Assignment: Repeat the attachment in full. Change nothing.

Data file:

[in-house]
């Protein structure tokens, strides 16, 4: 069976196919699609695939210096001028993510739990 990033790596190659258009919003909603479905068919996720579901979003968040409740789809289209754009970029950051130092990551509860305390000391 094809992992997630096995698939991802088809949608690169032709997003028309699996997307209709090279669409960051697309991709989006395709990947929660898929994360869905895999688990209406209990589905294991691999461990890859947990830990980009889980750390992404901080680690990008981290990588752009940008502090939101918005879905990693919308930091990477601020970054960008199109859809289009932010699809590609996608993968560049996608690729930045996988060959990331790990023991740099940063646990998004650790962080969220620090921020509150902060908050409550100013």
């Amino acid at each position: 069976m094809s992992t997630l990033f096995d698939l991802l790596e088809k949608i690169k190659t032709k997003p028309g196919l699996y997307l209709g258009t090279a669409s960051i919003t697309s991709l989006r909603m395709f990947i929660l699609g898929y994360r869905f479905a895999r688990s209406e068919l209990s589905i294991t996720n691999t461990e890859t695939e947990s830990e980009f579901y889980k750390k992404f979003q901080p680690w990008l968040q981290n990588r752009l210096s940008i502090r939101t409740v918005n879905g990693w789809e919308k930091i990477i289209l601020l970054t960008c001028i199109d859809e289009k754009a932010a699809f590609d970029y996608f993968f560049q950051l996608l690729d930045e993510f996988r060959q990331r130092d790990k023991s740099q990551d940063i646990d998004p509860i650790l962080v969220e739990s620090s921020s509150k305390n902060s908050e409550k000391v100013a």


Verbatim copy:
[in-house]
């Protein structure tokens, strides 16, 4: 069976196919699609695939210096001028993510739990 990033790596190659258009919003909603479905068919996720579901979003968040409740789809289209754009970029950051130092990551509860305390000391 094809992992997630096995698939991802088809949608690169032709997003028309699996997307209709090279669409960051697309991709989006395709990947929660898929994360869905895999688990209406209990589905294991691999461990890859947990830990980009889980750390992404901080680690990008981290990588752009940008502090939101918005879905990693919308930091990477601020970054960008199109859809289009932010699809590609996608993968560049996608690729930045996988060959990331790990023991740099940063646990998004650790962080969220620090921020509150902060908050409550100013």
């Amino acid at each position: 069976m094809s992992t997630l990033f096995d698939l991802l790596e088809k949608i690169k190659t032709k997003p028309g196919l699996y997307l209709g258009t090279a669409s960051i919003t697309s991709l989006r909603m395709f990947i929660l699609g898929y994360r869905f479905a895999r688990s209406e068919l209990s589905i294991t996720n691999t461990e890859t695939e947990s830990e980009f579901y889980k750390k992404f979003q901080p680690w990008l968040q981290n990588r752009l210096s940008i502090r939101t409740v918005n879905g990693w789809e919308k930091i990477i289209l601020l970054t960008c001028i199109d859809e289009k754009a932010a699809f590609d970029y996608f993968f560049q950051l996608l690729d930045e993510f996988r060959q990331r130092d790990k023991s740099q990551d940063i646990d998004p509860i650790l962080v969220e739990s620090s921020s509150k305390n902060s908050e409550k000391v100013a």